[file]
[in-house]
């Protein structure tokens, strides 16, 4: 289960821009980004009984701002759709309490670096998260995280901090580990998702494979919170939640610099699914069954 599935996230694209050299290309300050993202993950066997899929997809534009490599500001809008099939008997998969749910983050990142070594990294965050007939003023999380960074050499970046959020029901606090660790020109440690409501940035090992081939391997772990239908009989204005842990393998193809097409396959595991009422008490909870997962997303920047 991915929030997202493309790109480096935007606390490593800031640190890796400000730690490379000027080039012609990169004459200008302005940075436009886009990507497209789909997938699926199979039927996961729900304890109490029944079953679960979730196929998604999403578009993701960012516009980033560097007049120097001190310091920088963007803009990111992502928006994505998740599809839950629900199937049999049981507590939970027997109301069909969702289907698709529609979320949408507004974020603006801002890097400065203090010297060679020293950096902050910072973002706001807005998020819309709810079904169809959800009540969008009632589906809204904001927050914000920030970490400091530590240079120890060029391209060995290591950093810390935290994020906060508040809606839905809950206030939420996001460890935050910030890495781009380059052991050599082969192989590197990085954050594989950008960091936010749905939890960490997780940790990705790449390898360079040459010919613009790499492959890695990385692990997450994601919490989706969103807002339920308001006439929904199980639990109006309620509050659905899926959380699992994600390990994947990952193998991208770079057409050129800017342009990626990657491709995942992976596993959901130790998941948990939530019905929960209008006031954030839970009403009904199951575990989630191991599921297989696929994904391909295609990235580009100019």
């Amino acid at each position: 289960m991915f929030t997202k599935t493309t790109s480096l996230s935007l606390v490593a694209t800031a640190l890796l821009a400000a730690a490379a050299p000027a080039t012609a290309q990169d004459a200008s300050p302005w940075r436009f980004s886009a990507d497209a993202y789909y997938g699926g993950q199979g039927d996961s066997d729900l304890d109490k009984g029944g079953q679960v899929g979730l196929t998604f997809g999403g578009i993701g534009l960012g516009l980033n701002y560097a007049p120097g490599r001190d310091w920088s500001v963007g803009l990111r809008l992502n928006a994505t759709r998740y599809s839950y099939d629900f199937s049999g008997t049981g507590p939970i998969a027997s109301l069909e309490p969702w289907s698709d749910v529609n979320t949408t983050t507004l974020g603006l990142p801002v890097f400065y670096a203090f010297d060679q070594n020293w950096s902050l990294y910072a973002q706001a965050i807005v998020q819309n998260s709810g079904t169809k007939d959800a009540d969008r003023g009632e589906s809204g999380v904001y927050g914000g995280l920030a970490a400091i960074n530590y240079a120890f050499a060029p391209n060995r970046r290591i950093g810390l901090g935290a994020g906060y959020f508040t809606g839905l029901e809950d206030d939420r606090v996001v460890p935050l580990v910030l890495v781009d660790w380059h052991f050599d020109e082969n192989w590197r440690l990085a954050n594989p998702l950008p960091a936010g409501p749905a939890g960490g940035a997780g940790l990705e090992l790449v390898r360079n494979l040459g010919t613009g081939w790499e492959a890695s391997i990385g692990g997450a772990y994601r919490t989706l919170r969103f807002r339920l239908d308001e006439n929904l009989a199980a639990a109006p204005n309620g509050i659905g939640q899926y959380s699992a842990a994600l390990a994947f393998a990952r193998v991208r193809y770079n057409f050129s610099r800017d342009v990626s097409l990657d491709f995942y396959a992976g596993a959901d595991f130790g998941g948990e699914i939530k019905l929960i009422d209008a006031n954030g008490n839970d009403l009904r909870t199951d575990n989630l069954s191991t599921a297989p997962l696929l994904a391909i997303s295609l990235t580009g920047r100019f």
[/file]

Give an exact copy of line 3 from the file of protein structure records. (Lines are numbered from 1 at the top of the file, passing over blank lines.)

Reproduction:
């Amino acid at each position: 289960m991915f929030t997202k599935t493309t790109s480096l996230s935007l606390v490593a694209t800031a640190l890796l821009a400000a730690a490379a050299p000027a080039t012609a290309q990169d004459a200008s300050p302005w940075r436009f980004s886009a990507d497209a993202y789909y997938g699926g993950q199979g039927d996961s066997d729900l304890d109490k009984g029944g079953q679960v899929g979730l196929t998604f997809g999403g578009i993701g534009l960012g516009l980033n701002y560097a007049p120097g490599r001190d310091w920088s500001v963007g803009l990111r809008l992502n928006a994505t759709r998740y599809s839950y099939d629900f199937s049999g008997t049981g507590p939970i998969a027997s109301l069909e309490p969702w289907s698709d749910v529609n979320t949408t983050t507004l974020g603006l990142p801002v890097f400065y670096a203090f010297d060679q070594n020293w950096s902050l990294y910072a973002q706001a965050i807005v998020q819309n998260s709810g079904t169809k007939d959800a009540d969008r003023g009632e589906s809204g999380v904001y927050g914000g995280l920030a970490a400091i960074n530590y240079a120890f050499a060029p391209n060995r970046r290591i950093g810390l901090g935290a994020g906060y959020f508040t809606g839905l029901e809950d206030d939420r606090v996001v460890p935050l580990v910030l890495v781009d660790w380059h052991f050599d020109e082969n192989w590197r440690l990085a954050n594989p998702l950008p960091a936010g409501p749905a939890g960490g940035a997780g940790l990705e090992l790449v390898r360079n494979l040459g010919t613009g081939w790499e492959a890695s391997i990385g692990g997450a772990y994601r919490t989706l919170r969103f807002r339920l239908d308001e006439n929904l009989a199980a639990a109006p204005n309620g509050i659905g939640q899926y959380s699992a842990a994600l390990a994947f393998a990952r193998v991208r193809y770079n057409f050129s610099r800017d342009v990626s097409l990657d491709f995942y396959a992976g596993a959901d595991f130790g998941g948990e699914i939530k019905l929960i009422d209008a006031n954030g008490n839970d009403l009904r909870t199951d575990n989630l069954s191991t599921a297989p997962l696929l994904a391909i997303s295609l990235t580009g920047r100019f």